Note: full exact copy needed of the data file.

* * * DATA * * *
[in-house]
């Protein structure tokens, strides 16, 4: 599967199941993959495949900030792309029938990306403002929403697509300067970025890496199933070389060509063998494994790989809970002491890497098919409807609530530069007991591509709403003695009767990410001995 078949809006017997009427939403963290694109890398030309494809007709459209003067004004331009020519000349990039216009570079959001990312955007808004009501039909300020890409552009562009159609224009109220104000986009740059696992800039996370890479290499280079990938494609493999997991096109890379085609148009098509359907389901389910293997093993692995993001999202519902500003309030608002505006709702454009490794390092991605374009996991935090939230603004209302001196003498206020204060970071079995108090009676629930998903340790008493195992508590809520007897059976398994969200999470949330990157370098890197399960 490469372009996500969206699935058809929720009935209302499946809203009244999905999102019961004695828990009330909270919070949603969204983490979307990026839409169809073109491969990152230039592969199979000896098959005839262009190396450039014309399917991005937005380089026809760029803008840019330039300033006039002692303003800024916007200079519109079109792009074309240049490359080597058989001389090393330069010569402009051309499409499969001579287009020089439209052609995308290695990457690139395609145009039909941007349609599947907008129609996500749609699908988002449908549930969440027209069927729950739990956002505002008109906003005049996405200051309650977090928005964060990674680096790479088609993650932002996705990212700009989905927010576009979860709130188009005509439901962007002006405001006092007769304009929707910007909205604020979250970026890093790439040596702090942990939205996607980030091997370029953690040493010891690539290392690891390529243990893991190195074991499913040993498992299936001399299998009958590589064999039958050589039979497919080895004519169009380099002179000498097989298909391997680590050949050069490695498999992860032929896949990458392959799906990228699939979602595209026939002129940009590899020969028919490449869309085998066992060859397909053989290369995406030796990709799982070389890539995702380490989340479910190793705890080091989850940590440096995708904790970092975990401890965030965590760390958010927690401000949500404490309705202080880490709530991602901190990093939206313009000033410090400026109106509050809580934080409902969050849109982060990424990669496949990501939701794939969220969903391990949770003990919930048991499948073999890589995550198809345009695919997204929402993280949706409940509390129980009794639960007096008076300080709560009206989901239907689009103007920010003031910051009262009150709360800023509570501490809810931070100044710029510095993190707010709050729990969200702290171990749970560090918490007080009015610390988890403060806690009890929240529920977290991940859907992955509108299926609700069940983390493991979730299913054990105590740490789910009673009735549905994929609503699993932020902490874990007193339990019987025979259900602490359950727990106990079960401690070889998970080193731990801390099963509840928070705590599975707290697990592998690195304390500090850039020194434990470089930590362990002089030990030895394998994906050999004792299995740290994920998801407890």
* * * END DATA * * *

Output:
[in-house]
């Protein structure tokens, strides 16, 4: 599967199941993959495949900030792309029938990306403002929403697509300067970025890496199933070389060509063998494994790989809970002491890497098919409807609530530069007991591509709403003695009767990410001995 078949809006017997009427939403963290694109890398030309494809007709459209003067004004331009020519000349990039216009570079959001990312955007808004009501039909300020890409552009562009159609224009109220104000986009740059696992800039996370890479290499280079990938494609493999997991096109890379085609148009098509359907389901389910293997093993692995993001999202519902500003309030608002505006709702454009490794390092991605374009996991935090939230603004209302001196003498206020204060970071079995108090009676629930998903340790008493195992508590809520007897059976398994969200999470949330990157370098890197399960 490469372009996500969206699935058809929720009935209302499946809203009244999905999102019961004695828990009330909270919070949603969204983490979307990026839409169809073109491969990152230039592969199979000896098959005839262009190396450039014309399917991005937005380089026809760029803008840019330039300033006039002692303003800024916007200079519109079109792009074309240049490359080597058989001389090393330069010569402009051309499409499969001579287009020089439209052609995308290695990457690139395609145009039909941007349609599947907008129609996500749609699908988002449908549930969440027209069927729950739990956002505002008109906003005049996405200051309650977090928005964060990674680096790479088609993650932002996705990212700009989905927010576009979860709130188009005509439901962007002006405001006092007769304009929707910007909205604020979250970026890093790439040596702090942990939205996607980030091997370029953690040493010891690539290392690891390529243990893991190195074991499913040993498992299936001399299998009958590589064999039958050589039979497919080895004519169009380099002179000498097989298909391997680590050949050069490695498999992860032929896949990458392959799906990228699939979602595209026939002129940009590899020969028919490449869309085998066992060859397909053989290369995406030796990709799982070389890539995702380490989340479910190793705890080091989850940590440096995708904790970092975990401890965030965590760390958010927690401000949500404490309705202080880490709530991602901190990093939206313009000033410090400026109106509050809580934080409902969050849109982060990424990669496949990501939701794939969220969903391990949770003990919930048991499948073999890589995550198809345009695919997204929402993280949706409940509390129980009794639960007096008076300080709560009206989901239907689009103007920010003031910051009262009150709360800023509570501490809810931070100044710029510095993190707010709050729990969200702290171990749970560090918490007080009015610390988890403060806690009890929240529920977290991940859907992955509108299926609700069940983390493991979730299913054990105590740490789910009673009735549905994929609503699993932020902490874990007193339990019987025979259900602490359950727990106990079960401690070889998970080193731990801390099963509840928070705590599975707290697990592998690195304390500090850039020194434990470089930590362990002089030990030895394998994906050999004792299995740290994920998801407890």